Legends of Hainted Ditch
At a truck stop in Arkansas, a retired alcoholic cop turned paranormal investigator on a quest to reunite with his deceased son warns a brother and sister not to check into the Hardin Hill Bed and Breakfast.
This is a scene not a story.
Something happens to them
This creates a goal
Something stands in the way of that goal
Who is the lead character?
What do they want?
What is standing in their way?
I agree now that I read the logline again.
The overall message of the script questions the reality of the characters and highlights how the truth of urban legends are not always 100% most times they are mixtures of half-truths and combined histories into one bit of historical folklore.
I suppose I am approaching the story the wrong way in an attempt be like Hitchcock and have the main character die which allows a minor main character to become the true protagonist.
I think as a starting point for the logline, I am not sure if the cop is the lead character or the young couple.
You say you are going to start off with a death, I assume the cop’s son.
But then the police officer warns the young couple about staying in the hotel. Usually, the warning comes to the lead character/s. Since they are the ones being warned it seems like they might be the lead characters.
So definitely a little confusing and obviously because you also seem to want to start the story off with a misdirect, that will make the logline a little bit tricky to write as well.
Most definitely, Moses is a main character who sets the visual scene for what is to come and until the breakout to the second act his is the protagonist. His son is his motivation and it drives the story until his death.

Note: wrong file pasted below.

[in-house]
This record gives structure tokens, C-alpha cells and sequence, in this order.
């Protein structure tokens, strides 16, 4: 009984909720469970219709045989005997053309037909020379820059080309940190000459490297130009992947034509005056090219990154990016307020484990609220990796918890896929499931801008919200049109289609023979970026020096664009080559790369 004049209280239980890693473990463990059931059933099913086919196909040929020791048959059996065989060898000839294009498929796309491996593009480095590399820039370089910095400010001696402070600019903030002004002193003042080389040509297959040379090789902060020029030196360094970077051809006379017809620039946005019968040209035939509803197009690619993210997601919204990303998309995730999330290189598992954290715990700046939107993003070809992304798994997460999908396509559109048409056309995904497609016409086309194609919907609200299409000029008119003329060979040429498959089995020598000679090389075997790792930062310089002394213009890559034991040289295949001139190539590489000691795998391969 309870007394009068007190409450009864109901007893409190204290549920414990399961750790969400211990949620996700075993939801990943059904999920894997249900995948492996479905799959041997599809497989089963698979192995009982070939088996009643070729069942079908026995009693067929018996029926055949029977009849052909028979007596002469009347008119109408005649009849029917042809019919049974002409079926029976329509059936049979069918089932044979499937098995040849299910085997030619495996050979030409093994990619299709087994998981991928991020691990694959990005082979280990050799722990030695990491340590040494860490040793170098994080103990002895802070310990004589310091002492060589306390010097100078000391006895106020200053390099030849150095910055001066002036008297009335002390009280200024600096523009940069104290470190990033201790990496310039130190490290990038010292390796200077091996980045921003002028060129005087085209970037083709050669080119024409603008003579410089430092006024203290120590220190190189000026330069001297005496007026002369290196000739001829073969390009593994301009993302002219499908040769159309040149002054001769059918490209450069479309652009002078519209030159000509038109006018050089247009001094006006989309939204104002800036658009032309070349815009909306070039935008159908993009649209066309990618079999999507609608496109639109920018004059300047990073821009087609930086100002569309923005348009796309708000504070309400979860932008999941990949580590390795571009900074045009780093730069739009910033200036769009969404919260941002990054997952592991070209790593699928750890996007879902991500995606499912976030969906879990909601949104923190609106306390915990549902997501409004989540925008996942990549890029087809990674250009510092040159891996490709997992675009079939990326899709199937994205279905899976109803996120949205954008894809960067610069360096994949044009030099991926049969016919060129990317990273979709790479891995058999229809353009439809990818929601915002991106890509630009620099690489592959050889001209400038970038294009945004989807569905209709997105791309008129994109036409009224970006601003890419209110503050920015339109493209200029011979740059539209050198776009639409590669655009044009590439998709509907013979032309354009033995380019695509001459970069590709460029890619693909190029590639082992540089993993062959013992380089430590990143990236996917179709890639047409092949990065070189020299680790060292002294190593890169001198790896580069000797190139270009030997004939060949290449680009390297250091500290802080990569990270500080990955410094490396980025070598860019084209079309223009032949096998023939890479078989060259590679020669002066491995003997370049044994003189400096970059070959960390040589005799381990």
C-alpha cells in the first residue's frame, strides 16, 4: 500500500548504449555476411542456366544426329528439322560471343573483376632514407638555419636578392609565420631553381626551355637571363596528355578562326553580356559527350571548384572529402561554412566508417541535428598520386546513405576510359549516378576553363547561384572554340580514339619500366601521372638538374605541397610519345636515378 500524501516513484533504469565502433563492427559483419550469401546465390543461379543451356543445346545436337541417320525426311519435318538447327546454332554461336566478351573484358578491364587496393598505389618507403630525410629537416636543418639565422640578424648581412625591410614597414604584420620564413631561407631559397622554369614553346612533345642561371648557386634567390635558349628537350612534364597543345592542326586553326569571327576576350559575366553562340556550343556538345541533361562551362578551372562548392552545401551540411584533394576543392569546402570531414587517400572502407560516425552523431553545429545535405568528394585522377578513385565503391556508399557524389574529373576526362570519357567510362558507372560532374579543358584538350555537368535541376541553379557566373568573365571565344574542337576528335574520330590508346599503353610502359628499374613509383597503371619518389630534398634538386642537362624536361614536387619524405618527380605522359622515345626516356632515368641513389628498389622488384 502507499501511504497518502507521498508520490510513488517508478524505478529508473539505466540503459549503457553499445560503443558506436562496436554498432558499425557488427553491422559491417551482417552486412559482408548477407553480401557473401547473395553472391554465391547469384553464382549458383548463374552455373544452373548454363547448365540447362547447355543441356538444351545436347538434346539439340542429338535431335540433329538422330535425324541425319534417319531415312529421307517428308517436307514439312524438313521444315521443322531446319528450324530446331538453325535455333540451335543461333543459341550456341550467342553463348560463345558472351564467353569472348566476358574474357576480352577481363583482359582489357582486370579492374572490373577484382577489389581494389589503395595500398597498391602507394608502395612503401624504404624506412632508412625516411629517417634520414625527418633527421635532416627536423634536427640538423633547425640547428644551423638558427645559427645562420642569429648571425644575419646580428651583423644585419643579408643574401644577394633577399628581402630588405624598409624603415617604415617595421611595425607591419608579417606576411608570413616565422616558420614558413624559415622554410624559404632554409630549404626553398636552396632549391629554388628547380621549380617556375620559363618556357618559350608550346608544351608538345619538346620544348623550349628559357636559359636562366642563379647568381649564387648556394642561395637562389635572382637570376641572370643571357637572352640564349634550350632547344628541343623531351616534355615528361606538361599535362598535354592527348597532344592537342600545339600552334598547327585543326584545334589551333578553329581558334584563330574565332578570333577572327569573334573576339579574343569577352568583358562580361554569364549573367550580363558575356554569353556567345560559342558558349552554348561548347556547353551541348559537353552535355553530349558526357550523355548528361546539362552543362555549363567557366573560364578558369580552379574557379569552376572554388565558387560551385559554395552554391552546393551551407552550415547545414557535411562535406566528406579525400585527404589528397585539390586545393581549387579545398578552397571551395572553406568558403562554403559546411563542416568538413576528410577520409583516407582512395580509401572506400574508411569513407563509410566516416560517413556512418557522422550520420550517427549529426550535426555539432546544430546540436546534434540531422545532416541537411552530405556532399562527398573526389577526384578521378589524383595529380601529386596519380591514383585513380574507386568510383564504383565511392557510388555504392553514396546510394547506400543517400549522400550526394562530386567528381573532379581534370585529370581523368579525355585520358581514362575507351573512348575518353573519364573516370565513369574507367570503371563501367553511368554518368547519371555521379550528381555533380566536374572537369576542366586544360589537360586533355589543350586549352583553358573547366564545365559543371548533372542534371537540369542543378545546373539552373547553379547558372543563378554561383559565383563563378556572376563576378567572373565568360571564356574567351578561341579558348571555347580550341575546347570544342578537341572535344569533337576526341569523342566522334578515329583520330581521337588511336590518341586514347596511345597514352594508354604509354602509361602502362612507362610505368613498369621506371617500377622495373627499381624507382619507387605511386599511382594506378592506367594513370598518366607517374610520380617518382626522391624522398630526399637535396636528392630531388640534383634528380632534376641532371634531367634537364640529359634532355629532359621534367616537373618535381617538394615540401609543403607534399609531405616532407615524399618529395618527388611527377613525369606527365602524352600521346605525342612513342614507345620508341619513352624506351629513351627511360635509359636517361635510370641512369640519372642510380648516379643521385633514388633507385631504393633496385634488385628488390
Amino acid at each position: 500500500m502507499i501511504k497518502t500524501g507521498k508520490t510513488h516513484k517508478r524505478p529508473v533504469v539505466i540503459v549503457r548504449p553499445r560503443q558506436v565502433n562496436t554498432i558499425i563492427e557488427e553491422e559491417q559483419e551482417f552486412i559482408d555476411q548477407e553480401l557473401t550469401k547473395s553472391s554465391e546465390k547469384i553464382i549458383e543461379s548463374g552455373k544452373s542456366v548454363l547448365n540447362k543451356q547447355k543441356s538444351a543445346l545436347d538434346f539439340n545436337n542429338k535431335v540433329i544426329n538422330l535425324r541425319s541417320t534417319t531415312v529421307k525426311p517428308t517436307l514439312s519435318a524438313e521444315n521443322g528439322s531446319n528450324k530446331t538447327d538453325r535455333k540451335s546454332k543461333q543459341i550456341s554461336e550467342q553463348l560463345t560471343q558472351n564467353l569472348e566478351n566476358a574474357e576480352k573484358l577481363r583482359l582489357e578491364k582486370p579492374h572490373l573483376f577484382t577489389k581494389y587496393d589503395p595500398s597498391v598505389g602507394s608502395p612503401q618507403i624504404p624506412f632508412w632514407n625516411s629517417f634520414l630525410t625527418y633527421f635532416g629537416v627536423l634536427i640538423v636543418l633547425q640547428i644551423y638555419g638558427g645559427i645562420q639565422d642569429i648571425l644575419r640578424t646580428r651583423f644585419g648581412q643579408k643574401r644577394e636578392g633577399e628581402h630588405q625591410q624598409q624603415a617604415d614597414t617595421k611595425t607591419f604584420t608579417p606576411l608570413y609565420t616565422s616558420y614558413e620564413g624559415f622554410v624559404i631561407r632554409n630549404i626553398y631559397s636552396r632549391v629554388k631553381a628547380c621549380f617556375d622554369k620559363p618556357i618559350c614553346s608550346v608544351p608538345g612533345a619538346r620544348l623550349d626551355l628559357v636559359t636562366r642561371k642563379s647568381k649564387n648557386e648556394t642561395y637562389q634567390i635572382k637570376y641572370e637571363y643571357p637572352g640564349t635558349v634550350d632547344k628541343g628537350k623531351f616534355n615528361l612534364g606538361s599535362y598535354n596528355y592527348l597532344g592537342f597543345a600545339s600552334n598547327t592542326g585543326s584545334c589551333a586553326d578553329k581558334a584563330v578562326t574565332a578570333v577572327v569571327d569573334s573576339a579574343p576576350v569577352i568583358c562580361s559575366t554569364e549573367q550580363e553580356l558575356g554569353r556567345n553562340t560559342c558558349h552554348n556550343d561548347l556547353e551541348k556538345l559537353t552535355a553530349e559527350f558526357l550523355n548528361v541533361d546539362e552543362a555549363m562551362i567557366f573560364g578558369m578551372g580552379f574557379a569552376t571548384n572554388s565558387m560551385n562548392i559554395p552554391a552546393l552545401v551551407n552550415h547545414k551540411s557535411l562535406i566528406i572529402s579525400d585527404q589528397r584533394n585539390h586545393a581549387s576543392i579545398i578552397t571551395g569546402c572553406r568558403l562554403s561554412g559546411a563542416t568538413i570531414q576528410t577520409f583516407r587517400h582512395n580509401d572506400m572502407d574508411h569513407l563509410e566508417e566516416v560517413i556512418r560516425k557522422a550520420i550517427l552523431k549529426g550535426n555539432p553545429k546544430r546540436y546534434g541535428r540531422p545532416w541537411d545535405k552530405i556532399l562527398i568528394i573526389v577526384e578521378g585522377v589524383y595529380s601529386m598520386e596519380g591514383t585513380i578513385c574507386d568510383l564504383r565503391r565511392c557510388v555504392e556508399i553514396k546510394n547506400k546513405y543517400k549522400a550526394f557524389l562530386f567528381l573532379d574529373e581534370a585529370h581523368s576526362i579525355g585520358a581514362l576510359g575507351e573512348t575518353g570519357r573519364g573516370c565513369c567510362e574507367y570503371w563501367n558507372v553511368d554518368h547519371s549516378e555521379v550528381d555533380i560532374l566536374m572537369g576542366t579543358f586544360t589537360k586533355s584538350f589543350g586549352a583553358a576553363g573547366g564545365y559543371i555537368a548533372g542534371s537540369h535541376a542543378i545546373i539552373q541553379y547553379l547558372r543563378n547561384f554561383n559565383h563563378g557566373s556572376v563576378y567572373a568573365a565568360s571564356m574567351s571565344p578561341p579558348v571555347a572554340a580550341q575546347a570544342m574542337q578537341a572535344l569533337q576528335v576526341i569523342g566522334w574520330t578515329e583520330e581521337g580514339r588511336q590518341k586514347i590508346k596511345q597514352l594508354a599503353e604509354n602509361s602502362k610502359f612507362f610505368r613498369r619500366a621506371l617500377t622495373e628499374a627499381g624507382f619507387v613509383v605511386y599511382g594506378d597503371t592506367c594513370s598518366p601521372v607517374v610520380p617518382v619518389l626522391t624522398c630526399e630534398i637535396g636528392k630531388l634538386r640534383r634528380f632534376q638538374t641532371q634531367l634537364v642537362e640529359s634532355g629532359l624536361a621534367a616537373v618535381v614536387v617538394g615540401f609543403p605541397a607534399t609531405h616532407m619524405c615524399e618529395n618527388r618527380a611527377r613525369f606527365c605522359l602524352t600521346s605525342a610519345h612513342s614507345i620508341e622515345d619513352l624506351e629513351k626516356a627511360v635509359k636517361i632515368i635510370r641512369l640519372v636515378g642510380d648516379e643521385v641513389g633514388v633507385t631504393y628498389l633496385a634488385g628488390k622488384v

At his death Laura will assemble the final bits of information Moses has left then which begins to unravel a story which questions Laura’s reality as she assumes the protagonist role and faces off with the antagonist which is another misdirect for until we learn the perceived antagonist was not the true antagonist.
I do believe you are correct the misdirects make the logline difficult to write.
Consider the following:
1. A head-scratcher is that his son’s spirit can appear “reunite” anywhere – why the B&B?
2. Is the B&B where a dark entity caused his son’s death?
3. Why now? Is it the son’s deathiversary?
4. Optional hype: Who doesn’t like baddie nicknames in horror movies? Find something you can build an urban legend around. A quick Arkansas baddie search talked about an infamous dude known as the “Deacon” – you get the idea.
“On the deathiversary of his son, a retired alcoholic cop turned paranormal investigator returns to [rural Arkansas B&B] in order to [GOAL] e.g., free his firstborn from a mischievous soul collecting entity [Optional hype] known as the Deacon”
BTW: Years ago, I sent a horror logline off to “Hollywood” for their input and the one gem that came back was “deathiversary”. So, if you use this – you owe me a “40” of Community Mosaic IPA 😉 j/k.
The script was written first and when I went to develop the logline I have discovered the story is weak so you are spot on when how this isn’t a great logline.
The retired paranormal investigator is the most fleshed-out character and is the protagonist who achieves his goal of being reunited with his son but his story is not this story more of a prequel for another time.
Of the brother and sister, the sister becomes the protagonist and must question the reality she is thrust into which serves as a way to explain how the legends surrounding Jonathan Hardin and Hardin Hill are a composite of his history and another (ultimate antagonist) character’s history.
The Bed and Breakfast is just a tool used to get all the characters in one location and serves as a source for Laura’s confusion concerning what is real or not. This aspect of the story I am wanting to leave out of the logline because I want the audience to question along with Laura as to what is real.
I suppose, there may not be a way to write a logline without clearly showing Laura is the protagonist even though the audience will not find out until the break into act two.
A retired alcoholic cop turned paranormal investigator, meets a brother and sister Alex and Laura Norvin at an Arkansas truck stop, and after narrowly escaping an active shooter event the three travel to a haunted bed and breakfast where the three question their perception of reality.